Furthermore this effect is noticeable even in patients with normal baseline cholesterol concentrations. Whether statins are useful in the primary prevention of patients at low risk is unclear.
But in view of the findings from these studies, it is certainly reasonable to use a statin to treat patients with a history of stroke and cholesterol concentrations above 3.5mmol/dL. And statins should also be prescribed as primary prevention for patients with other vascular risk factors such as carotid atherosclerosis, diabetes, previous CHD, hypertension, smokers and those with hypercholesterolaemia.
3. Parkinson's disease a new gene is discovered
It appears many common neurological diseases have a strong genetic background. Usually inheritance is complex with several genes known as susceptibility genes influencing the expression of the disease. These are known as complex polygenic disorders and the fact that several genes are involved explains why, in spite of clear-cut genetic influences, a family history will often be lacking. A clue to which genes may be relevant, though, comes from the rare families in which there is a strong family history.
Linkage studies in these families may identify genes that can be investigated as susceptibility genes in more typical patients with the disease. Such an approach is under way in many common neurological conditions, including epilepsy, Parksinon's disease, Alzheimer's disease and migraine.
Parkinson's is an example of a condition in which an increasing number of susceptibility genes have been discovered. Recently, a sixth gene was identified. Professor Wood's team at the Institute of Neurology in London studied three families from Italy and Spain in which multiple family members had the condition and discovered that mutations in the PINK1 gene was the cause.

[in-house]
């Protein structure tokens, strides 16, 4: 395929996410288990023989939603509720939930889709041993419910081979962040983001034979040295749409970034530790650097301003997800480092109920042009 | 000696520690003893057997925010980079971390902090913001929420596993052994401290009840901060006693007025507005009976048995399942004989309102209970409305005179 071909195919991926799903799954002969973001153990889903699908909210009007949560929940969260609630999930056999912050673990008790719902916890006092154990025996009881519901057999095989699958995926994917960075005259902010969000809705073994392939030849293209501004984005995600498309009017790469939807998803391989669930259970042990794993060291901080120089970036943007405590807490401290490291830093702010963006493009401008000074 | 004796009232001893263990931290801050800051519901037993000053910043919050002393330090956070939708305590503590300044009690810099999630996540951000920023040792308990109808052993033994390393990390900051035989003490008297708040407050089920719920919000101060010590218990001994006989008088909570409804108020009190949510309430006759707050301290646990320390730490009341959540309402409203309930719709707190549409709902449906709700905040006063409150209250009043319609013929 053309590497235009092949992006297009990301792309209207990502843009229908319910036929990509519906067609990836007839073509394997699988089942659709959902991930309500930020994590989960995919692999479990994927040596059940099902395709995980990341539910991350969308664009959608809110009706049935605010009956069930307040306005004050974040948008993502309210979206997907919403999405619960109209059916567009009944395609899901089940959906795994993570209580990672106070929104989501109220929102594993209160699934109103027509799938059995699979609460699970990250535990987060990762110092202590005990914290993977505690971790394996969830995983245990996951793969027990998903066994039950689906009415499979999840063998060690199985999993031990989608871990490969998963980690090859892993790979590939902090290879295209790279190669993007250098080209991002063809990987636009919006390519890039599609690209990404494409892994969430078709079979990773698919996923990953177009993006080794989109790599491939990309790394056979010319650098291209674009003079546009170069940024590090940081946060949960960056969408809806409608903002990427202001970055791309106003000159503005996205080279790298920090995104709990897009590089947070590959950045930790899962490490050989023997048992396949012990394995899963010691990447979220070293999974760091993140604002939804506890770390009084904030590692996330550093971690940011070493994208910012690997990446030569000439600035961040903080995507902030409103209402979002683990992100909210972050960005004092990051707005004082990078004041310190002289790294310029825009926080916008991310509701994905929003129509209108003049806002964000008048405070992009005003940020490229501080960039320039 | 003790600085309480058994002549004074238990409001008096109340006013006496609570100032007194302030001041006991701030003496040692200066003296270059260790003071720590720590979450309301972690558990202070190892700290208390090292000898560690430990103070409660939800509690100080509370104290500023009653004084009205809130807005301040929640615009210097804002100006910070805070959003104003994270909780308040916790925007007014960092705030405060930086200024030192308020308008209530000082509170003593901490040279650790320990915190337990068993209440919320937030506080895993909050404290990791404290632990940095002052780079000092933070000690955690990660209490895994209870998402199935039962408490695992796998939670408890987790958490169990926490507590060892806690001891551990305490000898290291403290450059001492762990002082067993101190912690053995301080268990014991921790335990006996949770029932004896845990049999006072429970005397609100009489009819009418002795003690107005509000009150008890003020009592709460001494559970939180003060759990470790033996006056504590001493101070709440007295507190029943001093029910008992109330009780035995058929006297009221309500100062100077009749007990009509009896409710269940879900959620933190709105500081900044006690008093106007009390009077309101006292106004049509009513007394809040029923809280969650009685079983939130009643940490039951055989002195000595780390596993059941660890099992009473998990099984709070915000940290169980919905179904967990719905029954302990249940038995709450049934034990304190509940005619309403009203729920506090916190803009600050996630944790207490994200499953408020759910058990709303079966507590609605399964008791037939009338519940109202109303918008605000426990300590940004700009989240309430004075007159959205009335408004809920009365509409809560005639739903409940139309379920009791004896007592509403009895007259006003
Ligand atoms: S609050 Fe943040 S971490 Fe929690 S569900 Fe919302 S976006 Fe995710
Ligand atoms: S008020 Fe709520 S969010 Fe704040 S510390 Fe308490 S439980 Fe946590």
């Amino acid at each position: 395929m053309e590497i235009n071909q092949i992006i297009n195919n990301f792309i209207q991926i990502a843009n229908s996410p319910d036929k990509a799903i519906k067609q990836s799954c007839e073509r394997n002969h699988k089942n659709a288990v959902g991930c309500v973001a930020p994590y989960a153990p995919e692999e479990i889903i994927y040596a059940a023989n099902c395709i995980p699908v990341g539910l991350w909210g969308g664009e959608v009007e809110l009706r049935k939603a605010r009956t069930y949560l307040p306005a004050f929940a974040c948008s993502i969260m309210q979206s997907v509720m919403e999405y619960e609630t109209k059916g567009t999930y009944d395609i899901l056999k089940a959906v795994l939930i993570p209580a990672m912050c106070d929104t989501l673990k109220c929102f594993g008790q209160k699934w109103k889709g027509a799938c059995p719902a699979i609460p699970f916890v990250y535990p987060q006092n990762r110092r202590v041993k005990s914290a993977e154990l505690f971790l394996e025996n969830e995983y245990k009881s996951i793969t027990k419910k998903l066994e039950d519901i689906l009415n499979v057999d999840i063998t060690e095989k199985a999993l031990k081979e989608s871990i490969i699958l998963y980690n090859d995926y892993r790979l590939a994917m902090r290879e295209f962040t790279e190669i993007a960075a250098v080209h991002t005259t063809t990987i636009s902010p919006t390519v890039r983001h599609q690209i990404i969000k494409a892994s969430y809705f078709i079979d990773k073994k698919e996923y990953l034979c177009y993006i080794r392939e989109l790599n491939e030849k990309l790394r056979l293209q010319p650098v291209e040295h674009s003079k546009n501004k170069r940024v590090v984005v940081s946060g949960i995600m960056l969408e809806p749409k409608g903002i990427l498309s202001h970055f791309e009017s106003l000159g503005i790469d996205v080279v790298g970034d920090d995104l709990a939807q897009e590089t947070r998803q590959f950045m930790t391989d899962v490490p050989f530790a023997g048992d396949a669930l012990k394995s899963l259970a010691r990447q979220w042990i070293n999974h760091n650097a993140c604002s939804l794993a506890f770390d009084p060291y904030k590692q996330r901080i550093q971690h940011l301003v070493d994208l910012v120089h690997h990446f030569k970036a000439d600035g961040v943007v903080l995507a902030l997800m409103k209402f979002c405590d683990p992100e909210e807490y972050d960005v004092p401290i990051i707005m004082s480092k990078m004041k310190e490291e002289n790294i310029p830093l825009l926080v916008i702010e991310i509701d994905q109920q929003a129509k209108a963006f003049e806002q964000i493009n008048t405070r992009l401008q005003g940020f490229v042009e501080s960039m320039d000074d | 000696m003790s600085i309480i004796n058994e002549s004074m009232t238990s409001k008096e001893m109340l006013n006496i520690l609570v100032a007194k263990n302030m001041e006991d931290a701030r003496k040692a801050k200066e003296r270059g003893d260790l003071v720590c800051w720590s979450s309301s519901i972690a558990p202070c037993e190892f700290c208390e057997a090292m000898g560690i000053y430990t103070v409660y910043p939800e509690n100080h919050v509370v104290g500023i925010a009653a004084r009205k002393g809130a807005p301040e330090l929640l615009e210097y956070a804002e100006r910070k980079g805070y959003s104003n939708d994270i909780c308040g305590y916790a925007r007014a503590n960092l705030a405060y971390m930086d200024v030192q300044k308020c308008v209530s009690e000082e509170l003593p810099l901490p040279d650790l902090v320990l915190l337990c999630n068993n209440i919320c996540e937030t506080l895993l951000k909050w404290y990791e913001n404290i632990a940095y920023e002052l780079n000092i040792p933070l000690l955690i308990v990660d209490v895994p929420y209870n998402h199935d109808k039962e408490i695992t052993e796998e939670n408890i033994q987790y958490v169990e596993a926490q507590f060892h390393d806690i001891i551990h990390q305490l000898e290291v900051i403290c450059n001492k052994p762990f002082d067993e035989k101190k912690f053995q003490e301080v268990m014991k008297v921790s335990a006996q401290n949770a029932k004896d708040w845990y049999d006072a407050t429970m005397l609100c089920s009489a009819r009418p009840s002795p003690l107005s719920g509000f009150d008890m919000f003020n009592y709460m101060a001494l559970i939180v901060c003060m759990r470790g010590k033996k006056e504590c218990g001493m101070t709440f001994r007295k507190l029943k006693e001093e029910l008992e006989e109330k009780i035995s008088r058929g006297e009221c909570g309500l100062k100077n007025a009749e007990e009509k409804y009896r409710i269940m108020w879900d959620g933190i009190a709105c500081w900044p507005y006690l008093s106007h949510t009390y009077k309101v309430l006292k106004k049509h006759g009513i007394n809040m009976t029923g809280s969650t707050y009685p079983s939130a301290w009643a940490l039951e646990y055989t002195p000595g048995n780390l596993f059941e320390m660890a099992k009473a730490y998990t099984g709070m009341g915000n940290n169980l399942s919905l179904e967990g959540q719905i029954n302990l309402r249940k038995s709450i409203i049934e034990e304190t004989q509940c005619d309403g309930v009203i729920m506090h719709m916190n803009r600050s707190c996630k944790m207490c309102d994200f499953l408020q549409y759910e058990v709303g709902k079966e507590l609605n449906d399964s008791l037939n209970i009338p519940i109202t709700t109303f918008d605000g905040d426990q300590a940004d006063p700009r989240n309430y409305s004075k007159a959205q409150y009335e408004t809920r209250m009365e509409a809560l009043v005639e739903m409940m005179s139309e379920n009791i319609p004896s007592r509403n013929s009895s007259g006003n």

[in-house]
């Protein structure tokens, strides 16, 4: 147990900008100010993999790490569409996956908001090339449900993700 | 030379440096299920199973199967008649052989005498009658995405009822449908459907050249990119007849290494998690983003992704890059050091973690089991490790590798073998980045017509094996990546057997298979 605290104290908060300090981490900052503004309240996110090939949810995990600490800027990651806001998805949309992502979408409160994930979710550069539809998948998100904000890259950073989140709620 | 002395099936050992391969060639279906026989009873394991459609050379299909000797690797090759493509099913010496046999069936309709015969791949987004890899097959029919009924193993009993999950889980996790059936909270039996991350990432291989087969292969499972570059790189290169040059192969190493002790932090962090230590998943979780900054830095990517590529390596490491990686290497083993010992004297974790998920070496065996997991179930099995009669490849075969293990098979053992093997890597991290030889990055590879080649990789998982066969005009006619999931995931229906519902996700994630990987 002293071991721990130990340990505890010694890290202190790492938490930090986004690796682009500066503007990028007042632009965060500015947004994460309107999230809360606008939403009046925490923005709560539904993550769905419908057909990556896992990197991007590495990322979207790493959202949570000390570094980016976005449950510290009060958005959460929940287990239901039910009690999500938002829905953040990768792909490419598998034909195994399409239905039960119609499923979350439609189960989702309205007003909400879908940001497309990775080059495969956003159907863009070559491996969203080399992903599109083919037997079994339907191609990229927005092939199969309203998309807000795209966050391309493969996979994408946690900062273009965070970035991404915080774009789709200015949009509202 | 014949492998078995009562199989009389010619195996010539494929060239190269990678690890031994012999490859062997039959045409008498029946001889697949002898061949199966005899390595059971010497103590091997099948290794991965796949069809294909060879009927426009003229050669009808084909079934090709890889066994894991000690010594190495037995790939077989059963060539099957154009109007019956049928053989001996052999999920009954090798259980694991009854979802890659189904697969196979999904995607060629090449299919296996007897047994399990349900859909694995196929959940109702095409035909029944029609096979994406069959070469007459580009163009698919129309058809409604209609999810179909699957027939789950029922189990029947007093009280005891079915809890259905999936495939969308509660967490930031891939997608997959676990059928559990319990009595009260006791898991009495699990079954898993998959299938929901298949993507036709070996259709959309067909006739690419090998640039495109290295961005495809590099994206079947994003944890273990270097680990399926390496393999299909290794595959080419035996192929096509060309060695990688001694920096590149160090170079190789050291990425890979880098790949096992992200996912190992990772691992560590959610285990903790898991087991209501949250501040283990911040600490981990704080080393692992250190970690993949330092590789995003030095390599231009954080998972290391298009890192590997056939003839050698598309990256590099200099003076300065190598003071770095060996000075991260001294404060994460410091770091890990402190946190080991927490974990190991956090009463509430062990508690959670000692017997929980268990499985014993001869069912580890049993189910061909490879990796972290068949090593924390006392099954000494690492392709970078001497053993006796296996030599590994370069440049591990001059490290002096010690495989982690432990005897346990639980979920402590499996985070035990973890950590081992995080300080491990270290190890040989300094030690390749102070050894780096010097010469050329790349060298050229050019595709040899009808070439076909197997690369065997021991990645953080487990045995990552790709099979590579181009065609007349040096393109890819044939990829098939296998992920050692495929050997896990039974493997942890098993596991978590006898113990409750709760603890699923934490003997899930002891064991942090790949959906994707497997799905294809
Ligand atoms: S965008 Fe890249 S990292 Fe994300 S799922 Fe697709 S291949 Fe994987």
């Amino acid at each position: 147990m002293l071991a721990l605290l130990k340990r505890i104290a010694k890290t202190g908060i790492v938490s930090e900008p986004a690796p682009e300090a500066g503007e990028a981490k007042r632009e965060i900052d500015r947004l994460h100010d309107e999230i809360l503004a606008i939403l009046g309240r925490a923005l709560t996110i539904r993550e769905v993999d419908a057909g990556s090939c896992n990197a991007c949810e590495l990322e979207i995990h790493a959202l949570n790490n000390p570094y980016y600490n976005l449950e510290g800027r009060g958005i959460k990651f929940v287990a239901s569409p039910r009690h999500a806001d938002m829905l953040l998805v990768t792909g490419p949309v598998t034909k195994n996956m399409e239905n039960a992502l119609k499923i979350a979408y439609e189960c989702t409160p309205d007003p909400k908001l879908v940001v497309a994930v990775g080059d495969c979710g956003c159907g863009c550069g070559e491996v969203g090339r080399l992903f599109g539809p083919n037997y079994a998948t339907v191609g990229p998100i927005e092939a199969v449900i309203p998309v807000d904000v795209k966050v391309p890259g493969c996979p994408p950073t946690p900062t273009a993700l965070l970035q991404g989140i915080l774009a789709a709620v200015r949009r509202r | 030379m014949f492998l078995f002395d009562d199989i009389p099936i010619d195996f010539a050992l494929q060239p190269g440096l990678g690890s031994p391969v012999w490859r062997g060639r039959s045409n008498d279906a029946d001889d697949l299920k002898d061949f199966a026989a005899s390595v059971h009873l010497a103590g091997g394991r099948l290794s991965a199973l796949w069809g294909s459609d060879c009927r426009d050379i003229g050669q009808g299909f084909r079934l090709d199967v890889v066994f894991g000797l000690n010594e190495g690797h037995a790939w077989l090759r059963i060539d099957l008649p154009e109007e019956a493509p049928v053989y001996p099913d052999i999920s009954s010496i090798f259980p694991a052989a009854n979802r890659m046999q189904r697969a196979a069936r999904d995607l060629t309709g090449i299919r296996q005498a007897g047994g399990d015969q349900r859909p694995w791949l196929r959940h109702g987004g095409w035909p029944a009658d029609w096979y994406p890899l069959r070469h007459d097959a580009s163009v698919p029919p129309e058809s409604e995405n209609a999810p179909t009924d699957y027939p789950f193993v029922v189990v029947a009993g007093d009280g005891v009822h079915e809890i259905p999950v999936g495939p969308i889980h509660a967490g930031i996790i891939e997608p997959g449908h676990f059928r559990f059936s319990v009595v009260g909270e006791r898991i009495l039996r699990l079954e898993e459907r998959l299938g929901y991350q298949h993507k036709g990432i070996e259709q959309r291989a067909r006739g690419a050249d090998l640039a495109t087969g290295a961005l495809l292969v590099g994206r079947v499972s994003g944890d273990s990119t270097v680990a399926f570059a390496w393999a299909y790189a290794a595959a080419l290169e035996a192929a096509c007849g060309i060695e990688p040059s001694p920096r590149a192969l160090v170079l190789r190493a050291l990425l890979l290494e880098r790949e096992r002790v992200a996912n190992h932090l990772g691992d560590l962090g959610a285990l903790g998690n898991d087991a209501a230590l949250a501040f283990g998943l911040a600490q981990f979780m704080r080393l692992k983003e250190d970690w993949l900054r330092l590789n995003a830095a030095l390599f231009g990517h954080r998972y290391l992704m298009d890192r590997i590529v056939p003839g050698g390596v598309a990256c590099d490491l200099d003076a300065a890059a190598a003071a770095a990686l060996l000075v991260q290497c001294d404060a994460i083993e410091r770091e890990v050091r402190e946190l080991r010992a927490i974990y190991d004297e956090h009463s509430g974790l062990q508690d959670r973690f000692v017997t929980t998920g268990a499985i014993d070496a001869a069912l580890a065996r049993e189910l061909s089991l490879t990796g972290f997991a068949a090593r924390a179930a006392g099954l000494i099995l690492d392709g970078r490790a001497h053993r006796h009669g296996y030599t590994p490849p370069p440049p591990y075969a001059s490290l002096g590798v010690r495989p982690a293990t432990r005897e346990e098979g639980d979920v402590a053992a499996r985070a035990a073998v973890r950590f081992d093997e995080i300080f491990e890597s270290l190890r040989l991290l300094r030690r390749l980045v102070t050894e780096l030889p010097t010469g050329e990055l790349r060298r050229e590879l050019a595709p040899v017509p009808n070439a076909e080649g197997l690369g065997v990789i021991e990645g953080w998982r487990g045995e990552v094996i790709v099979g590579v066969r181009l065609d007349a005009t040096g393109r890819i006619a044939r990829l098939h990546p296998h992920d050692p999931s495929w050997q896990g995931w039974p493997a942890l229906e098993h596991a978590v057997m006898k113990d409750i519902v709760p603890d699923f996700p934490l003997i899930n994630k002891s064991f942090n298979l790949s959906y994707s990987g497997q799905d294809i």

The gene produces a protein, which is located in the mitochondria of cells and exerts a protective effect on the cell. Mutations of the gene may result in an increased susceptibility to cellular stress, and this is possibly how Parkinson's is caused. Studies are now under way to see if the PINK1 gene may be involved more widely in patients with Parkinson's, even if they have no obvious family history.
The authors propose that normal function of PINK1 may be to protect neurons from stress-induced mitochondrial dysfunction and apoptosis. The mutations lead to a loss of function of kinase enzymes, which are involved in the phosphorylation of mitochondrial proteins.
The next important step is to identify overlapping or converging pathways that would link other genes and pathology involved in Parkinson's.
4. Imaging magnetic resonance angiography and per-operative MR
New imaging techniques are now making neurosurgery a more accurate and safer option. MRI has of course had a major impact on the practice. Brain tissue is relatively invisible to normal X-rays and the impact in the 1980s of MRI, which could differentiate grey matter, white matter and CSF, revolutionised the whole discipline.